Narcissistic Child

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“I would like to know how parents live with a narcissistic child.

The one child who is so smart yet rude, belittling to everyone (siblings, wife, parents, visitors), the one that will say anything to make others look or feel stupid. The one who also doesn’t cope in social situations and will isolate the ones he loves.

Usually being rude to finalize a social situation or turn against friends just because he doesn’t agree with the way they have chosen to do something and then says they ‘dropped’ him.

He seemed to get worse once he got home from time in the service.

He was always bad in social settings but now home life is almost unbearable. He can be so lovely and help anyone.

How have you been able to live with a narcissistic child?” -Anonymous

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16 thoughts on “Narcissistic Child”

  1. Maybe anti social IDK, doesnt sound Narcissistic to me.
    Cant do much anyway, he needs to believe he needs and would benefit from help.
    Worked in Psyche. Really dont want to diagnose as only a Psychiatrist is trained for that.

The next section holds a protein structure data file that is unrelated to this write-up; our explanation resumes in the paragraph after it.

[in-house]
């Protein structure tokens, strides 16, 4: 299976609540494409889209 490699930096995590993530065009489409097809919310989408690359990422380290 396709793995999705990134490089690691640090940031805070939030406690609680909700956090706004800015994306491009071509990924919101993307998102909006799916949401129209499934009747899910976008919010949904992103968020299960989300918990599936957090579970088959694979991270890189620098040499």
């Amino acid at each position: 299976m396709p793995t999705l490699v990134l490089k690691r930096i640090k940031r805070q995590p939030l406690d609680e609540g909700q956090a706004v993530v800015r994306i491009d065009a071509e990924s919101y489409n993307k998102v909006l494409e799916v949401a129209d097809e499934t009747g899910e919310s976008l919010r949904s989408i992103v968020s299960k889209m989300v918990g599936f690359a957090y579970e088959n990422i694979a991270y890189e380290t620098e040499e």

2. I am being tortured by one now. I can’t even begin to explain how cruel he is to me and his siblings. I am scared of him most times. I love him. But just don’t k own how to help him. When I do help him it just makes things worse.

  3. None of us truly realize the horrors of war, unless we have been there. As a military Mom, I would suggest his issues have more to do with his inability to adjust back to civilian life. Our young men and women in the military in country are at the pinnacle of their training and on high intensity. Their lives and others depend on it. I do not know where your Son served, or what he did, but I recognize some anger issues and lack of adjustment defining who he is now. Hopefully, you can heartfully have a conversation to draw him out….listening to him with no judgement. Professional help is always a plus, if he will go. Good luck and HUGS. Hopefully, this will be only temporary.

  4. If you haven’t already, I would try to reach out on a feeling level, talking about Your feelings provoked by him. I would be honest talking of hurt, helplessness, etc. It would explain in advance the boundaries you were setting and why you were setting them. I would definitely try to direct him to a Counselor/Therapist. Best of luck.

  5. I too wonder if his behaviors have to do with a mental health issue – perhaps anxiety. Military service can lead to many different mental health problems and if he is suffering he may lash out at others to “defend” himself for what he may see as a personal “attack”. He may not even realize how his behavior is affecting others. It can be difficult to have a discussion with him without making him feel even more anxious, but it could prove helpful and he may take some time to look at those behaviors and agree to therapy. I wish you so much luck with this and send healing thoughts and prayers your way.